i don’t share a lot of weddings these days. i felt like weddings on blogs reached a fever pitch a few years ago (even blogging about our own wedding gave me pause) and like many things in the online world became a show of magnificent venues and expensive dresses and insanely beautiful flower arrangements… i don’t want to take away from that and people’s experiences, but after a while i just felt very meh about it all. it would take something quite cool and different for me to want to share another wedding with you.
the wedding of Johannes and Francois certainly fits the bill. a “design-minded ‘non-wedding’ of laid-back luxury” – in their own words. Francois is a banker and keen art collector, and Johannes is the creative director for a furniture & interiors company. they were married at the Centre for the Book in Cape Town, an awesome venue in the centre of town housed within the National Library of South Africa. after a short ceremony on the steps outside their guests, dressed in evening wear, were treated to fine food, drink, art and design…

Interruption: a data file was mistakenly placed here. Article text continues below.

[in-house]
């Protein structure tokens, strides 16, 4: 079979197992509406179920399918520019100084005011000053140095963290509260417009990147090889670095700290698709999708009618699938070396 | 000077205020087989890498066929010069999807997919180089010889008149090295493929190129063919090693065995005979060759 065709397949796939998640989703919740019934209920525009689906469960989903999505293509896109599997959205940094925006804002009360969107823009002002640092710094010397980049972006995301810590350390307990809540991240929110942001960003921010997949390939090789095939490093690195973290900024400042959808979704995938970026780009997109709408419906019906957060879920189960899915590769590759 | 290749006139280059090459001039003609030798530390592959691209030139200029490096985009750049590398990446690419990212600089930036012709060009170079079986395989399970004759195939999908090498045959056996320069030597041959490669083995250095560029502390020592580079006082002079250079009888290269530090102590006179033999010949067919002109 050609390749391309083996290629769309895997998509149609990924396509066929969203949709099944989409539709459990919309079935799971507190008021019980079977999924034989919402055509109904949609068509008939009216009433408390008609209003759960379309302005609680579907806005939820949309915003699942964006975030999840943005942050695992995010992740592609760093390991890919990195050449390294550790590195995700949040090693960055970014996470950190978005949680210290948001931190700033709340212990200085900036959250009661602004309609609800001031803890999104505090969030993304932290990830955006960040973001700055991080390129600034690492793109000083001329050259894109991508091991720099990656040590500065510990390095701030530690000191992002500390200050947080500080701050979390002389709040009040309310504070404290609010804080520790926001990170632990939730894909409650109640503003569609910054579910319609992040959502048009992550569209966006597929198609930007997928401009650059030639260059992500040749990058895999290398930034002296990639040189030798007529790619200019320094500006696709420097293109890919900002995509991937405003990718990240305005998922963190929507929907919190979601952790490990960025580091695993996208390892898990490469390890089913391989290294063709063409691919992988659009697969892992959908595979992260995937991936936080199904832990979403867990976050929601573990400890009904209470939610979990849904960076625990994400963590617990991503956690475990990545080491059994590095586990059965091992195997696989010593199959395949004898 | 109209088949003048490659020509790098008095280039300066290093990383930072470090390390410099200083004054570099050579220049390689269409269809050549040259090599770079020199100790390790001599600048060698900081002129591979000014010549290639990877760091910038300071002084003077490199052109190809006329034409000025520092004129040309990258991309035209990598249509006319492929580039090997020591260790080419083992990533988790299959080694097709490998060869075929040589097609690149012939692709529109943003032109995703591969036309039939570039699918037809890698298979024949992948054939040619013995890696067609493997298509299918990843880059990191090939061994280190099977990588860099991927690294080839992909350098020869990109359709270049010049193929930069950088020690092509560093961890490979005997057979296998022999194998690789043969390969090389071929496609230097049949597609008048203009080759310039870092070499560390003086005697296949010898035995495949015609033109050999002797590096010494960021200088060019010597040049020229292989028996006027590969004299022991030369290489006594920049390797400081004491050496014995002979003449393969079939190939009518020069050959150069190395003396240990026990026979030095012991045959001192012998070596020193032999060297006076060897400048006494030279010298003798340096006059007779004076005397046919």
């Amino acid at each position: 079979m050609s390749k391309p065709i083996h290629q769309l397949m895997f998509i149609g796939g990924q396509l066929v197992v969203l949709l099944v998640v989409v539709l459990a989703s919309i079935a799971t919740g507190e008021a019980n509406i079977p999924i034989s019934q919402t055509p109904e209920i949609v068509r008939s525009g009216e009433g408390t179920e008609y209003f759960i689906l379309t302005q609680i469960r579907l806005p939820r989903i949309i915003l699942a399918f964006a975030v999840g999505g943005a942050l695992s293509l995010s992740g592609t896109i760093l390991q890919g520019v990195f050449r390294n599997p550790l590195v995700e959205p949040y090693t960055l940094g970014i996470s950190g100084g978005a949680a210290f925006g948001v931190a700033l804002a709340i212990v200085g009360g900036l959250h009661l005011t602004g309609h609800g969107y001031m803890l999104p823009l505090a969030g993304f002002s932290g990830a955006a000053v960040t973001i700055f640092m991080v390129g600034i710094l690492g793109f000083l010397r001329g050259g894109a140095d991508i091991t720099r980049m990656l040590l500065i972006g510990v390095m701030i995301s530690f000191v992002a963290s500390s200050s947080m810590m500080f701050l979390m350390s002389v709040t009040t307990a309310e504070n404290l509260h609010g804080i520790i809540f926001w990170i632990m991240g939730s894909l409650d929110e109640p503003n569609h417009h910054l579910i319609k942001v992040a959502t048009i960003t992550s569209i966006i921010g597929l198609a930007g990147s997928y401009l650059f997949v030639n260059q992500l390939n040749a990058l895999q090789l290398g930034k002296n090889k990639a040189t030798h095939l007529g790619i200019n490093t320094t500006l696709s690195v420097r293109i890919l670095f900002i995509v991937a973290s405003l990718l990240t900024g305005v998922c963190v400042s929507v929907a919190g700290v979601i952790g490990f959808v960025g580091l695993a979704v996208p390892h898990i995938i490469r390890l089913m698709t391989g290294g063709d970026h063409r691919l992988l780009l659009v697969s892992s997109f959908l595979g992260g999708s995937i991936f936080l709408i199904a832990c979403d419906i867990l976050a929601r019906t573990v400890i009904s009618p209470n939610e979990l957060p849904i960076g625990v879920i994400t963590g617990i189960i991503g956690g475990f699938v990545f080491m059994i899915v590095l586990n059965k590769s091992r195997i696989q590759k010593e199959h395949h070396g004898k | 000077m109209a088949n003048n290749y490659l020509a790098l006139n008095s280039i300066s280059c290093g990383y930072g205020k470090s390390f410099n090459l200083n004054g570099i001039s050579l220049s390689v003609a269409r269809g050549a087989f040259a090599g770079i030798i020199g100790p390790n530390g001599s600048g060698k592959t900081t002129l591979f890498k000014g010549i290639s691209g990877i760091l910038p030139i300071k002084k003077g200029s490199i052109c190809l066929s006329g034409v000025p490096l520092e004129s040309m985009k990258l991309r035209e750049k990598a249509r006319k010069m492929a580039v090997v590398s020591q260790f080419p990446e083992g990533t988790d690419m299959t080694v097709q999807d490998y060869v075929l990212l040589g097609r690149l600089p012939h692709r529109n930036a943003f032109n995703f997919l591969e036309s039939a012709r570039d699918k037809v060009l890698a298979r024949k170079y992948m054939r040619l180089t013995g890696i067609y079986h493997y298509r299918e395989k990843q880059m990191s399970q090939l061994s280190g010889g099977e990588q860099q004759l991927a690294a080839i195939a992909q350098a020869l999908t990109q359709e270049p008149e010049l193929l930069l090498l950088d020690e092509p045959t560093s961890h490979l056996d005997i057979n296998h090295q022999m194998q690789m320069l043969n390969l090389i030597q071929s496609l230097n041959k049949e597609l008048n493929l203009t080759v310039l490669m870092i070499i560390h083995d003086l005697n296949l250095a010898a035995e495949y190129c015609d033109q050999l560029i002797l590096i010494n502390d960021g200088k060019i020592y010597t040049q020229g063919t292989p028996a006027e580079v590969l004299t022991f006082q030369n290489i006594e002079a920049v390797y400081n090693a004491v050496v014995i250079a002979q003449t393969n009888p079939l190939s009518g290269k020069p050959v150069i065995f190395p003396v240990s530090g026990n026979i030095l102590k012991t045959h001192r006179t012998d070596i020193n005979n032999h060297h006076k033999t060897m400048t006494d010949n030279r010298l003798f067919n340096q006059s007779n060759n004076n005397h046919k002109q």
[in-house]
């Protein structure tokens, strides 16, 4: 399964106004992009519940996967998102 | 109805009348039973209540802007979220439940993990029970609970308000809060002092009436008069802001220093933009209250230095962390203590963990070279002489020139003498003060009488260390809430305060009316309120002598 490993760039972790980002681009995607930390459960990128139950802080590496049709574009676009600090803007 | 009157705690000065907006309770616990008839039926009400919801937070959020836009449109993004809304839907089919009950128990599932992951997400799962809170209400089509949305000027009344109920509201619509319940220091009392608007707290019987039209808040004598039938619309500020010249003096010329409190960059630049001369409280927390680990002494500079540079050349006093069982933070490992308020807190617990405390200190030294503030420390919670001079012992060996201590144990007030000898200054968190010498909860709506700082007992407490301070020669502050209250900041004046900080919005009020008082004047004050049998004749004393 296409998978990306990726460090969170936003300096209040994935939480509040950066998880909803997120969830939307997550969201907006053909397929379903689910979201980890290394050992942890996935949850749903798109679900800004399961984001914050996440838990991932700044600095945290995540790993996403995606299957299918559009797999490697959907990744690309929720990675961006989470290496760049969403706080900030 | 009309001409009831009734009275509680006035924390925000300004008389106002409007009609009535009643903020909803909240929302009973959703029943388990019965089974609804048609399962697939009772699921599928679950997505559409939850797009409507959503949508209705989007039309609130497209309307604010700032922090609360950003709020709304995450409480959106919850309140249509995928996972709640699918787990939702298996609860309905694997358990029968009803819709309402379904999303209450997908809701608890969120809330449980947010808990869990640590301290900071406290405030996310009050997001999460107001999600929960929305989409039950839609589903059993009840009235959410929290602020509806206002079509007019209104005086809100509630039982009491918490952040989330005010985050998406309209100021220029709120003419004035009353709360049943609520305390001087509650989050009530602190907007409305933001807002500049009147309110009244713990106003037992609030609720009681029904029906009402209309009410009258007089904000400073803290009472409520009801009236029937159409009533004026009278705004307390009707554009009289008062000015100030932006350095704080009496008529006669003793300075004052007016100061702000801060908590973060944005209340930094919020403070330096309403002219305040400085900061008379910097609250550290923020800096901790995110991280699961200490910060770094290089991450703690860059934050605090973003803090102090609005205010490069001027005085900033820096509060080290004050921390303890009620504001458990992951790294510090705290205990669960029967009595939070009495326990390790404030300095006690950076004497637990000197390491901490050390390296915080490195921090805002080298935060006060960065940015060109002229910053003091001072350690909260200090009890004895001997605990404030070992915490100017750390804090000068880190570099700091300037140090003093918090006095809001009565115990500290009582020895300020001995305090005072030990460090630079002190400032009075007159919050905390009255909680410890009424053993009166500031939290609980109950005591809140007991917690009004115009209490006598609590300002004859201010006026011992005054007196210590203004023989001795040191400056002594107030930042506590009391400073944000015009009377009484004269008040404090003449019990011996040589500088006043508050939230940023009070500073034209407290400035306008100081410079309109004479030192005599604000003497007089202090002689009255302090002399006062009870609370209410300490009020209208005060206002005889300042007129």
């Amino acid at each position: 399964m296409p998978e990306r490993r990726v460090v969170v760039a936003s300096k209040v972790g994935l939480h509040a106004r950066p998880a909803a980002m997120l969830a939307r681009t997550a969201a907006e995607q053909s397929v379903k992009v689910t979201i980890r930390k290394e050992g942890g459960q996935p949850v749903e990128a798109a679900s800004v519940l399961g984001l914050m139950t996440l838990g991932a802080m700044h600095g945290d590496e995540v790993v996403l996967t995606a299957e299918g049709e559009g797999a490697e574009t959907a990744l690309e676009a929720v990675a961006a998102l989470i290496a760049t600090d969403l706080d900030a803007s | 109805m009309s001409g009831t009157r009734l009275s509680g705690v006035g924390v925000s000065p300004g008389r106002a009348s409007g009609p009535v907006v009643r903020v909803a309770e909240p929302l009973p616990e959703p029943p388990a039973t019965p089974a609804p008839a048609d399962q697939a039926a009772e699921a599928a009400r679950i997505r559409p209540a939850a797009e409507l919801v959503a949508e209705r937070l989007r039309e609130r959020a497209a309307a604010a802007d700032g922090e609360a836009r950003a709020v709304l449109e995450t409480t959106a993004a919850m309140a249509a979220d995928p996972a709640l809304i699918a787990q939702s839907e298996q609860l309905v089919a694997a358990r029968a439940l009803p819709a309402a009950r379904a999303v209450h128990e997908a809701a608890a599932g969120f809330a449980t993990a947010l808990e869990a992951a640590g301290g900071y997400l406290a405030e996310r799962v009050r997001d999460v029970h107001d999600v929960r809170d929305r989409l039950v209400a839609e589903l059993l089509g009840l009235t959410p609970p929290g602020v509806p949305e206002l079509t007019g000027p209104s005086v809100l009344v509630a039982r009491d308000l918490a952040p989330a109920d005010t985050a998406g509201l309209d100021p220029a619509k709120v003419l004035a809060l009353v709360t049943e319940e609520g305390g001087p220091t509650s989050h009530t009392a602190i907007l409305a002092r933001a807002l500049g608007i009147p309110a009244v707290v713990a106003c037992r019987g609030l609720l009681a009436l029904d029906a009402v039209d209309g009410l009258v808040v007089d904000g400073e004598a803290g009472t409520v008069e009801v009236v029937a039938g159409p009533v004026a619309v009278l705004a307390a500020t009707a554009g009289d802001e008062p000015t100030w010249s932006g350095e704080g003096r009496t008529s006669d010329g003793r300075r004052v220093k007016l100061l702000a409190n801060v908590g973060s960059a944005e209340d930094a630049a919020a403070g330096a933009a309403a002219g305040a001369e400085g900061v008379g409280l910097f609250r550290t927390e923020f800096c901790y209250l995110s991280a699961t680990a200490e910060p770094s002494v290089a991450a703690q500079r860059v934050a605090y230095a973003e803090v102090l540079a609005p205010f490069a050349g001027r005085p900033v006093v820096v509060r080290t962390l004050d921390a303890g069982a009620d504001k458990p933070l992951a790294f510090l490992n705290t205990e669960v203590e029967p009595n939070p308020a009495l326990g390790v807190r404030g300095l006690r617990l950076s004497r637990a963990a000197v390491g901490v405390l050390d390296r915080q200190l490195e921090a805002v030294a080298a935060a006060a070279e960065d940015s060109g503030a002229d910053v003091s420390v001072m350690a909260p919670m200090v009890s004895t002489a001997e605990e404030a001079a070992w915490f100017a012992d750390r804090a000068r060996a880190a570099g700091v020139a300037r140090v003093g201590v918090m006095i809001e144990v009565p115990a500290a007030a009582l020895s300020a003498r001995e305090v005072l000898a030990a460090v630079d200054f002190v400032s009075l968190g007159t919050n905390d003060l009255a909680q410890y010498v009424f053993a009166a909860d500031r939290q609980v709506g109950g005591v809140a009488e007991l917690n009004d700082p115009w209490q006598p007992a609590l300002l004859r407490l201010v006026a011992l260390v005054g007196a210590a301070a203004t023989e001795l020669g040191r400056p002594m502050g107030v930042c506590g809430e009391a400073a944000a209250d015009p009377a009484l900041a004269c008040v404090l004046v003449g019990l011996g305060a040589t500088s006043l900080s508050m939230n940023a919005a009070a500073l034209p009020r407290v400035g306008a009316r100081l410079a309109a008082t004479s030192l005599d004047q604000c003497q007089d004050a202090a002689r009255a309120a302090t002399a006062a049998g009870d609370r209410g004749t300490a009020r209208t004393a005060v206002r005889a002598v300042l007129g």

We always joke that Johannes is the contemporary to Francois’ classic (even though these roles are regularly interchanged), so we wanted to make that the feel of the celebration. We share a keen interest in art and design and merged our collections when we met and have been collecting together ever since. That set the tone for all creative decisions and led to the classic artworks superimposed with contemporary imagery. We selected the artworks from familiar and unfamiliar works, based on our reactions to their styling, colouring and subject matter – a little bit proper and a little bit tongue-in-cheek. Our tables were all set with art and objet that we have collected or have received as gifts from some of our wedding guests throughout the years.
Thanks to Reni and Deon of Modern Hearts who shared this wedding with me, and obviously took all the beautiful photos. you can see more images on their website. their wedding stationery was designed by White Kite Studio and flowers arrangements were designed by Botanicus.